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Health and wellness challenges such as access to healthcare and preventative medicine may increase the development and progression of disability over time and space. For rural people with disabilities, access can be even more limited due to lack of accessible transportation and other environmental barriers.
We work to identify and address these barriers with our health and rural disability research agenda. Our research projects seek to understand the experience of disability, examine alternative models for delivering health promotion services to people with disabilities in rural areas, and leverage existing resources and technology to encourage full use of local services.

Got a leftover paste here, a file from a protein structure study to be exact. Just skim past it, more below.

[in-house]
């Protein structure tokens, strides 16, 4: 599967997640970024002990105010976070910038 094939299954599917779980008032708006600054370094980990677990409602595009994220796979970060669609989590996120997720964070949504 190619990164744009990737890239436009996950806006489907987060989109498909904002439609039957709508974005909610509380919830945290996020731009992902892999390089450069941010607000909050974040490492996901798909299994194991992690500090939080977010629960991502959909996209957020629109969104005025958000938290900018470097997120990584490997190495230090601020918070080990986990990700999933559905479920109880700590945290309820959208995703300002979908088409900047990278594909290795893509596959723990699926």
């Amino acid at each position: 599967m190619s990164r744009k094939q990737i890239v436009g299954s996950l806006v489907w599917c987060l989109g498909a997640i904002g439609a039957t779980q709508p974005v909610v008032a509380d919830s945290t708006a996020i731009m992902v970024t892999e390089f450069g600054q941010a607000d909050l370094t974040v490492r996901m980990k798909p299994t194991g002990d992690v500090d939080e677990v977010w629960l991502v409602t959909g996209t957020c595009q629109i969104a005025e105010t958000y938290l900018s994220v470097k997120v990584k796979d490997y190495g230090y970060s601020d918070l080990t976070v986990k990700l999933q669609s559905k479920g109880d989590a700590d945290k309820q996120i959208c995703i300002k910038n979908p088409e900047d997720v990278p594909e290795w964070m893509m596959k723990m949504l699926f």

People with disabilities experience a variety of secondary conditions such as pain, depression, fatigue, and isolation that impact quality of life and participation.
Health promotion interventions can help people with disabilities manage secondary health conditions so they can participate more fully in community life.
Access to health promotion programs may be an important facilitator to securing and maintaining employment for people with disabilities.
People with I/DD experience higher rates of obesity than the general population and may benefit from nutrition programs.
Our Montana health initiatives, including the Montana Disability and Health (MTDH) Program, promote the health and wellness of Montanans with disabilities.
People with disabilities can be at risk for forms of disability-related abuse as well as more common forms of abuse.
See Large Data Set Analyses: Health for fact sheets and research briefs that explore national health data.